A whole latte java: Local roast master finds coffee kismet

Three years ago, Adam Walsh, 25, was living on the Big Island of Hawaii doing transportation survey work for Road View of Madison and visiting a coffee plantation or two in his spare time. He loved the work, but after three years of extensive travel, including a four-month stint in Alaska, home was beckoning. “I wanted to see my friends and family again, and sleep in the same bed every night.”

Searching the Internet one night, the Lodi native responded to an ad from JBC Coffee Roasters, a specialty coffee roaster in Madison.

He certainly knew coffee. In fact, he loved coffee. He’d been drinking it since the tender age of 13, so he applied.

As coffee beans tumble inside the roaster, Walsh removes samples and checks their color and aroma. It takes less than 15 minutes to roast a batch.

The telephone interview with Michael Johnson, who started the company (originally known as Johnson Brothers Coffee) in 1994, went well. Johnson, who now owns JBC with his wife, Laura, remembers that interview. “Adam reminded me a lot of me,” he said. “We knew he was in love with the product and had a solid work ethic.”

Back in Hawaii, Walsh knew he had to make a decision, and he chose to follow his heart back to the Midwest.

For a kid who used to flout Lodi High School’s no-drinks policy by bringing a daily mug of coffee to class, the JBC opportunity landed him in java nirvana. “I find so much fulfillment in the daily creation of something I love so much, and in sharing it,” he said.

He apprenticed under Michael for several months to learn the machines, but it’s taken him about two years to truly gain an understanding of the chemical processes at play.

Now, as roast master, Walsh is in charge of all the roasting, blending, packaging, coffee deliveries, and shipping. He also educates customers on the best ways to properly brew coffee.

“Coffee is the second-largest commodity traded on the market, right behind oil,” Walsh explains, “and the specialty coffee market makes up less than 10% of that. The coffee we buy makes up less than 10% of that specialty market, so we’re really digging through the top 1% of the world’s quality coffees.”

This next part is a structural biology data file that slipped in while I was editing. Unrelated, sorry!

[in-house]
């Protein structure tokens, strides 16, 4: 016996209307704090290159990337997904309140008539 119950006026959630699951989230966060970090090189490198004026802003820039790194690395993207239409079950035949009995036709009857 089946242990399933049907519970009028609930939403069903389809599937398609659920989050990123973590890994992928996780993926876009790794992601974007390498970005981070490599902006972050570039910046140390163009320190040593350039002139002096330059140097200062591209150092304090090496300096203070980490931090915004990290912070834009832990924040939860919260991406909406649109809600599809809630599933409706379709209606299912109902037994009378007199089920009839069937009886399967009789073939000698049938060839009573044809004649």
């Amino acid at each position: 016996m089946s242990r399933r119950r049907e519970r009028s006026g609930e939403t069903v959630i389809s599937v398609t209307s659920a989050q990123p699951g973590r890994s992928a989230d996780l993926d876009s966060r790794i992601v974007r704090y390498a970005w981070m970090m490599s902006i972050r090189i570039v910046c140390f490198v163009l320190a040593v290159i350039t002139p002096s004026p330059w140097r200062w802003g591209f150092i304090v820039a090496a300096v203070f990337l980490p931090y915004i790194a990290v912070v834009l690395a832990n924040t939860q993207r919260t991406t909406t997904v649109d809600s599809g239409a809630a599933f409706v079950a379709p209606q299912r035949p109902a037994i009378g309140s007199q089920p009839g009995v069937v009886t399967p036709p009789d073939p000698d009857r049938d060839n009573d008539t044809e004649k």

In April, he took his first solo trip to Panama to secure a relationship with a coffee farmer JBC had been pursuing for a while, and he notes that learning Spanish will be his next pursuit.

Cupping the ante

Coffee beans are actually seeds from the cherries that grow on coffee trees. The beans JBC purchases are ideally handpicked at the height of ripeness, when the sugar content is highest and the cherries weigh the most. Workers typically get paid based on the weight of their take, so while it is more time-consuming to pick only the ripest cherries, a basket of perfectly ripe fruit weighs significantly more than one full of cherries that haven’t fully ripened.

“That’s our sustainability-through-quality model,” Johnson explains, “because it’s about getting the money to the guy who actually picks the coffee, whether the small farmer or the natives. That’s the truth of it.”

The company primarily sources its beans from farms in South Central America and Africa, with the bulk purchased through brokers who specialize in green (i.e., unroasted) beans. In a given year, the company brings in more than 20 different coffees from around the world.

Tasting the coffees and assigning a flavor profile to each is done in JBC’s cupping lab, typically on Fridays.

Walsh will put beans from the same shipment through separate roasts, varying the time and temperature of each batch. “A matter of two minutes and 10 or 15 degrees can completely change the flavor,” he says.

Together with the Johnsons, Walsh blind-tastes each variation, relying on his refined sense of taste and smell to pull out the subtle nuances of each, while evaluating them on a 100-point scale. Is there a hint of citrus? Nuttiness? “Sometimes we argue about it,” Walsh admits. “Everybody has a different coffee nose and taste profile they prefer.”